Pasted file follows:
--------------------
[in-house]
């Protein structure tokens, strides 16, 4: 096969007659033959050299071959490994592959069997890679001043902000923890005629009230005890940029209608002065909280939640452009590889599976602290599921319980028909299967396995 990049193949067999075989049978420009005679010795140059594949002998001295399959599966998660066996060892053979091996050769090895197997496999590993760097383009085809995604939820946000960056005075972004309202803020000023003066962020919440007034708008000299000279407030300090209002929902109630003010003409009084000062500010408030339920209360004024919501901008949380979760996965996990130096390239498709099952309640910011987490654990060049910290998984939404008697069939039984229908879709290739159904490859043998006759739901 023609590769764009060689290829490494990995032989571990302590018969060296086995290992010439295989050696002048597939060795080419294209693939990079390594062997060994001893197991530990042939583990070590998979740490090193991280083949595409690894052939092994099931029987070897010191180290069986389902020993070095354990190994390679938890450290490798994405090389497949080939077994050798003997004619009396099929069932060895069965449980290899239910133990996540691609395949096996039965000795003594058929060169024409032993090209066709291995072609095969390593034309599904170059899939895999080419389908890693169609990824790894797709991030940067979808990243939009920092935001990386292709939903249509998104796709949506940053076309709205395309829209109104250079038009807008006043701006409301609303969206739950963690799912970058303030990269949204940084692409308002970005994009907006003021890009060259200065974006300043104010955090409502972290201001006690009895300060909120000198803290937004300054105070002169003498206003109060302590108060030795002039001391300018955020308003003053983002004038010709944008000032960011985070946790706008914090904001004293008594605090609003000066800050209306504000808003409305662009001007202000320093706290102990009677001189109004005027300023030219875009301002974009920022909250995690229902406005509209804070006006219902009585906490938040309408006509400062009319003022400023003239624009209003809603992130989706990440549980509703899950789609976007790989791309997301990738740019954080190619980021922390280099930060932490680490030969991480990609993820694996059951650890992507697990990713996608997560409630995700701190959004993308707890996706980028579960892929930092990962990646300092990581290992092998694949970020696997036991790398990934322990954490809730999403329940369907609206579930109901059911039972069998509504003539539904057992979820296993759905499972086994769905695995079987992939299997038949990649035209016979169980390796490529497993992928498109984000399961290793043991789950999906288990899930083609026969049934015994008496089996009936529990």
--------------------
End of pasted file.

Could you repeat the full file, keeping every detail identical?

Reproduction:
[in-house]
């Protein structure tokens, strides 16, 4: 096969007659033959050299071959490994592959069997890679001043902000923890005629009230005890940029209608002065909280939640452009590889599976602290599921319980028909299967396995 990049193949067999075989049978420009005679010795140059594949002998001295399959599966998660066996060892053979091996050769090895197997496999590993760097383009085809995604939820946000960056005075972004309202803020000023003066962020919440007034708008000299000279407030300090209002929902109630003010003409009084000062500010408030339920209360004024919501901008949380979760996965996990130096390239498709099952309640910011987490654990060049910290998984939404008697069939039984229908879709290739159904490859043998006759739901 023609590769764009060689290829490494990995032989571990302590018969060296086995290992010439295989050696002048597939060795080419294209693939990079390594062997060994001893197991530990042939583990070590998979740490090193991280083949595409690894052939092994099931029987070897010191180290069986389902020993070095354990190994390679938890450290490798994405090389497949080939077994050798003997004619009396099929069932060895069965449980290899239910133990996540691609395949096996039965000795003594058929060169024409032993090209066709291995072609095969390593034309599904170059899939895999080419389908890693169609990824790894797709991030940067979808990243939009920092935001990386292709939903249509998104796709949506940053076309709205395309829209109104250079038009807008006043701006409301609303969206739950963690799912970058303030990269949204940084692409308002970005994009907006003021890009060259200065974006300043104010955090409502972290201001006690009895300060909120000198803290937004300054105070002169003498206003109060302590108060030795002039001391300018955020308003003053983002004038010709944008000032960011985070946790706008914090904001004293008594605090609003000066800050209306504000808003409305662009001007202000320093706290102990009677001189109004005027300023030219875009301002974009920022909250995690229902406005509209804070006006219902009585906490938040309408006509400062009319003022400023003239624009209003809603992130989706990440549980509703899950789609976007790989791309997301990738740019954080190619980021922390280099930060932490680490030969991480990609993820694996059951650890992507697990990713996608997560409630995700701190959004993308707890996706980028579960892929930092990962990646300092990581290992092998694949970020696997036991790398990934322990954490809730999403329940369907609206579930109901059911039972069998509504003539539904057992979820296993759905499972086994769905695995079987992939299997038949990649035209016979169980390796490529497993992928498109984000399961290793043991789950999906288990899930083609026969049934015994008496089996009936529990």